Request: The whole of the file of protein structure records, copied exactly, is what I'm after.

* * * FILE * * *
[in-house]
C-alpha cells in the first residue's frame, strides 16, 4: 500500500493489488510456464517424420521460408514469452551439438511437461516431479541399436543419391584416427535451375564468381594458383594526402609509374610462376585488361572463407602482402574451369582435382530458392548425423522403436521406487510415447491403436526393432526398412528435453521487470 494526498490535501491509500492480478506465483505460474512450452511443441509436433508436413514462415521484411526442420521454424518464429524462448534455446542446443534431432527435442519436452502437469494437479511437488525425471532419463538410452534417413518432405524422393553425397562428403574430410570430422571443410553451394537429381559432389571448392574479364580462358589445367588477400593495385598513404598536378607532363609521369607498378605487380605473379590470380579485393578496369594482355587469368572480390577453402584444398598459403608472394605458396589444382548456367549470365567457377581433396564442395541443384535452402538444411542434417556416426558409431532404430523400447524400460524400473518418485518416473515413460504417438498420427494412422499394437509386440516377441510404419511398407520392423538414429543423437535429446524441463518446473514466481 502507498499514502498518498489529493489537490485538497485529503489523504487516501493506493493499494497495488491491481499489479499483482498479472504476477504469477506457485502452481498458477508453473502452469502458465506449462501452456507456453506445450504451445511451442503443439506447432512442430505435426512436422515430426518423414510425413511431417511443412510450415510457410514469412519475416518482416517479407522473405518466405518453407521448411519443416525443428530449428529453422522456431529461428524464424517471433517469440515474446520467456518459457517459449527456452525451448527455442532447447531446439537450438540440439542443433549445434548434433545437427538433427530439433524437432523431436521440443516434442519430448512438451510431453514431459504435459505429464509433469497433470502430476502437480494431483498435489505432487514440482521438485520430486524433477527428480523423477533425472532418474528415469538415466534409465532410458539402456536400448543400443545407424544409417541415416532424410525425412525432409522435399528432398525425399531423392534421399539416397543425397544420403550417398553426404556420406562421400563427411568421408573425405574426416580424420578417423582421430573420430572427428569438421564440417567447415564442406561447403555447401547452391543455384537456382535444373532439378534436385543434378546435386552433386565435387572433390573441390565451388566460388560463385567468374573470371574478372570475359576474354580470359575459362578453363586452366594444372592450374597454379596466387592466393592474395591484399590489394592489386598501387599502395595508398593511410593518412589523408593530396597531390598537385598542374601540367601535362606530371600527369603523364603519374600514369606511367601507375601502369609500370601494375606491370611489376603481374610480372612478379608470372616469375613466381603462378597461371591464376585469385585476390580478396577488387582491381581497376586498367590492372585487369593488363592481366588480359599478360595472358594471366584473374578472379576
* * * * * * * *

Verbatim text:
[in-house]
C-alpha cells in the first residue's frame, strides 16, 4: 500500500493489488510456464517424420521460408514469452551439438511437461516431479541399436543419391584416427535451375564468381594458383594526402609509374610462376585488361572463407602482402574451369582435382530458392548425423522403436521406487510415447491403436526393432526398412528435453521487470 494526498490535501491509500492480478506465483505460474512450452511443441509436433508436413514462415521484411526442420521454424518464429524462448534455446542446443534431432527435442519436452502437469494437479511437488525425471532419463538410452534417413518432405524422393553425397562428403574430410570430422571443410553451394537429381559432389571448392574479364580462358589445367588477400593495385598513404598536378607532363609521369607498378605487380605473379590470380579485393578496369594482355587469368572480390577453402584444398598459403608472394605458396589444382548456367549470365567457377581433396564442395541443384535452402538444411542434417556416426558409431532404430523400447524400460524400473518418485518416473515413460504417438498420427494412422499394437509386440516377441510404419511398407520392423538414429543423437535429446524441463518446473514466481 502507498499514502498518498489529493489537490485538497485529503489523504487516501493506493493499494497495488491491481499489479499483482498479472504476477504469477506457485502452481498458477508453473502452469502458465506449462501452456507456453506445450504451445511451442503443439506447432512442430505435426512436422515430426518423414510425413511431417511443412510450415510457410514469412519475416518482416517479407522473405518466405518453407521448411519443416525443428530449428529453422522456431529461428524464424517471433517469440515474446520467456518459457517459449527456452525451448527455442532447447531446439537450438540440439542443433549445434548434433545437427538433427530439433524437432523431436521440443516434442519430448512438451510431453514431459504435459505429464509433469497433470502430476502437480494431483498435489505432487514440482521438485520430486524433477527428480523423477533425472532418474528415469538415466534409465532410458539402456536400448543400443545407424544409417541415416532424410525425412525432409522435399528432398525425399531423392534421399539416397543425397544420403550417398553426404556420406562421400563427411568421408573425405574426416580424420578417423582421430573420430572427428569438421564440417567447415564442406561447403555447401547452391543455384537456382535444373532439378534436385543434378546435386552433386565435387572433390573441390565451388566460388560463385567468374573470371574478372570475359576474354580470359575459362578453363586452366594444372592450374597454379596466387592466393592474395591484399590489394592489386598501387599502395595508398593511410593518412589523408593530396597531390598537385598542374601540367601535362606530371600527369603523364603519374600514369606511367601507375601502369609500370601494375606491370611489376603481374610480372612478379608470372616469375613466381603462378597461371591464376585469385585476390580478396577488387582491381581497376586498367590492372585487369593488363592481366588480359599478360595472358594471366584473374578472379576